Six Cool Ways to Dress Up a Melody

One of the biggest challenges every jazz guitarist faces is the task of coming up with interesting arrangements for tunes. According to the late, great jazz legend Joe Pass, the trick to playing solo guitar is to create the illusion of more notes being played than actually are. Because most of us don’t have the mental capacity or patience to architect the more harmonically complete, pianistic, two-hands-on- the-fretboard tapping textures of guitar magicians such as Stanley Jordan, we must arrange tunes in a more skeletal manner, grabbing bass notes and important intervals wherever we can to draw a general sketch of the harmony, instead of, if you will, creating a detailed master painting of every song.

For instance, look at the simple C major melody in Ex. 1. This benign little theme works well over the II-V-I chord changes Dm7-G7-C6 and, because all that’s given is a melody and a set of chord symbols, it looks a lot like something you’d find in a fake book or on a lead sheet. As a jazz guitarist, you don’t have to stick to the written changes. You have the right to make this passage as tonal or dissonant sounding as you choose, and there are countless harmonizing approaches you can take.

For a slightly modern edge, try stacking fourths beneath each melody note, staying diatonic to the key signature of C [Ex. 2]. First, play only the notes in the upper voice (the up-stemmed clusters) to gain a feel for the harmonic pattern, then add the bass notes. Notice that although the upper voice is harmonically nebulous, these bass notes direct the ear towards a logical resolution to C. Along the same lines, Ex.3 offers another diatonic, intervallic approach to this melody that is worth exploring. This time we’re stacking a second and third beneath each melody note. As with the previous example, first play the top three notes alone, then add the bass notes. (Feel free to omit a given bass note to make a fingering more comfortable—music should, after all, be fun, not painful!)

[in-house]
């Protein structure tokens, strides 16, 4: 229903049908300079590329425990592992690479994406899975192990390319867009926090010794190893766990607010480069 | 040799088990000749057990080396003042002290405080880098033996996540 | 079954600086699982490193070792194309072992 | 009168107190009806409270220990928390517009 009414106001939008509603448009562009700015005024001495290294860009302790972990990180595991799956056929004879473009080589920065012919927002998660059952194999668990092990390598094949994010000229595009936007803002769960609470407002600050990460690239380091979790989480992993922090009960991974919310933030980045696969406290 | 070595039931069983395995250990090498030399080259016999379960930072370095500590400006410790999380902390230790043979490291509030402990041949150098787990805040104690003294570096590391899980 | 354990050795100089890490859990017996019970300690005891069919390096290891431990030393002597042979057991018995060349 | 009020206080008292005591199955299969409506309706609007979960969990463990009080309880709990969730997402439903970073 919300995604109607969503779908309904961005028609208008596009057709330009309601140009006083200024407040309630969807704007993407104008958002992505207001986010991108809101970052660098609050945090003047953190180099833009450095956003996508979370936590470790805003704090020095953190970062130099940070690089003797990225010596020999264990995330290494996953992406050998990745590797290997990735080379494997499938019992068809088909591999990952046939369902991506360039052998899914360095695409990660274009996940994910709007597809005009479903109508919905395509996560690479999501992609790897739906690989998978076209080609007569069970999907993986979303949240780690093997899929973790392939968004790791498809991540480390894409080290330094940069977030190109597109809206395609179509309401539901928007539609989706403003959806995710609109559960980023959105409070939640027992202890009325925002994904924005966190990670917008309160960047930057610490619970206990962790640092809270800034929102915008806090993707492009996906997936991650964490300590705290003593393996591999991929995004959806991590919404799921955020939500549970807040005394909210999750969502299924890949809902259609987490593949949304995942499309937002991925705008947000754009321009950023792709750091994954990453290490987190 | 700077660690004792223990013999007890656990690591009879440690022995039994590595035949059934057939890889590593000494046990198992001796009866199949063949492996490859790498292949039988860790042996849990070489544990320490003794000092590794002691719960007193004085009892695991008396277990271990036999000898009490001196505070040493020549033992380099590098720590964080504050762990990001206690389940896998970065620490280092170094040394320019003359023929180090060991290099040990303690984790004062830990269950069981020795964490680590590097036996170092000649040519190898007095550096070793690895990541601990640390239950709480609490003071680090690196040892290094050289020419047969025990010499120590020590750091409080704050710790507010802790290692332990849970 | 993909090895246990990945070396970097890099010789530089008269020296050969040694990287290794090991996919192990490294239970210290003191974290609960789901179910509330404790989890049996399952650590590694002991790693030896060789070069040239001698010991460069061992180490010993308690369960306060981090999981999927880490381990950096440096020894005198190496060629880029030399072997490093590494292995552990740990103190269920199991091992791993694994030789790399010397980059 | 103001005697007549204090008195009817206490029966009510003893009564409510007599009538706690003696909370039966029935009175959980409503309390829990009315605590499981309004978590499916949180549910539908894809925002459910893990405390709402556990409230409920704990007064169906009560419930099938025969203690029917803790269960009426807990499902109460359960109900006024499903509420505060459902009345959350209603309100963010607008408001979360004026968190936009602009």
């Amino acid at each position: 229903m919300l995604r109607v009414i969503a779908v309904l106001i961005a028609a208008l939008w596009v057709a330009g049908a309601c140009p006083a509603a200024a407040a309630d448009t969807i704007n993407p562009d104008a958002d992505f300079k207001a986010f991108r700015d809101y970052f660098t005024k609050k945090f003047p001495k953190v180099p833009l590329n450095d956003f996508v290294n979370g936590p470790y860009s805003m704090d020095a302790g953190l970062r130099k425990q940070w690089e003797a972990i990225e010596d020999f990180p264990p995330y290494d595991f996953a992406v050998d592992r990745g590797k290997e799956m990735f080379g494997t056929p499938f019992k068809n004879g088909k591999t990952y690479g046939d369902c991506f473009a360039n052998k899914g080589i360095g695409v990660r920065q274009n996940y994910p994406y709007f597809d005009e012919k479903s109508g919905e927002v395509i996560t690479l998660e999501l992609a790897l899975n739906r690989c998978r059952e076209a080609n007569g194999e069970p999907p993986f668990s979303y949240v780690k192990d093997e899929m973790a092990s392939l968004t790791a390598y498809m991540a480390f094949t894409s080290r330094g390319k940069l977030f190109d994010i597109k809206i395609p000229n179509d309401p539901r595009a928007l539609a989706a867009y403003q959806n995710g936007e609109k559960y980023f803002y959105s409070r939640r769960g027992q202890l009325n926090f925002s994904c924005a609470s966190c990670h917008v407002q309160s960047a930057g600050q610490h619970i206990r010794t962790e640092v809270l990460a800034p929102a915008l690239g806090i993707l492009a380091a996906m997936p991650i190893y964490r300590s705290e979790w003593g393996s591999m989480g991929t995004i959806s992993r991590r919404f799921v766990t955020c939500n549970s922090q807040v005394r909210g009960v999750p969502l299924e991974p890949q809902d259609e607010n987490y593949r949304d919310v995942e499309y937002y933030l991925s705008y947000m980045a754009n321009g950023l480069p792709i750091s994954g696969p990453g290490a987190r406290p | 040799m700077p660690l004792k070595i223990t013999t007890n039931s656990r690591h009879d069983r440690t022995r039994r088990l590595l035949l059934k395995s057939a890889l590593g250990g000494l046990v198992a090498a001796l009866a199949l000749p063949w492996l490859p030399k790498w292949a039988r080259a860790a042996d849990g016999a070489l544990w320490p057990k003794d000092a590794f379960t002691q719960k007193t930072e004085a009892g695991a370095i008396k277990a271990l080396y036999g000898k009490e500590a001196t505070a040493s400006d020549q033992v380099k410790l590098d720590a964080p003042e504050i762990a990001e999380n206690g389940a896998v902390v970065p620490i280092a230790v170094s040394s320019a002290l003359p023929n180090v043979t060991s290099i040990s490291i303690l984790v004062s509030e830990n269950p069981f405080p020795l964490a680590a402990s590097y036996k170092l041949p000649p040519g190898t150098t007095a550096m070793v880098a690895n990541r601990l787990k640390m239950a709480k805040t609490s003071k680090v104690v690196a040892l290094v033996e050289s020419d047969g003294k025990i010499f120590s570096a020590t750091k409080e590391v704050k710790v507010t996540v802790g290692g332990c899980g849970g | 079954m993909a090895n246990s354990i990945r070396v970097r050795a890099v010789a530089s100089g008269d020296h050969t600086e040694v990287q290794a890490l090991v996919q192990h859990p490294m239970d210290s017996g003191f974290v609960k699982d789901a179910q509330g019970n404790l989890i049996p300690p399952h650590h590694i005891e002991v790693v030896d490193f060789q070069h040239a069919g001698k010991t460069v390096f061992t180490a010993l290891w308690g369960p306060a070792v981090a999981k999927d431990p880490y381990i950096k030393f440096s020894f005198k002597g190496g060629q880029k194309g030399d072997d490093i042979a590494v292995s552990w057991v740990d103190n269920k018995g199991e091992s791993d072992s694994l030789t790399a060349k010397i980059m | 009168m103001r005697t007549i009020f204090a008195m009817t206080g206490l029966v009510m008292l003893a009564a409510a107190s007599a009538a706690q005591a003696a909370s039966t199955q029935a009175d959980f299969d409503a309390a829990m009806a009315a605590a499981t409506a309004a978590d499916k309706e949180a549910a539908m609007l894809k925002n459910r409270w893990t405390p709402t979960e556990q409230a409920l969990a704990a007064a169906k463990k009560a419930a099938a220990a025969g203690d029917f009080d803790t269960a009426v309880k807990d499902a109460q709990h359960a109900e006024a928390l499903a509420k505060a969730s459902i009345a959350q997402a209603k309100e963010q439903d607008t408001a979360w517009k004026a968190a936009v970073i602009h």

To keep the harmony refreshing, I threw in some fun harmonic devices in Ex.4’s interpretation of our melody, including an extra “II-V” change (Ebm9-Ab7) in bar 1 a half-step above our original Dm7 (the real IIm7 in C) that momentarily takes us out of the home key. Ex.5 adds an inner melody line within the chord changes (the trick here is to emphasize the top melody more than the counter-melody, creating the effect of two instruments playing simultaneously), while Ex.6 illustrates how a melody note can be harmonized with virtually any dominant-7th chord by moving it up or down the neck in one direction—provided you resolve smoothly. And, last but not least, Ex.7 is a four-measure phrase that can be looped so you get the feel of “walking the bass” while playing chords.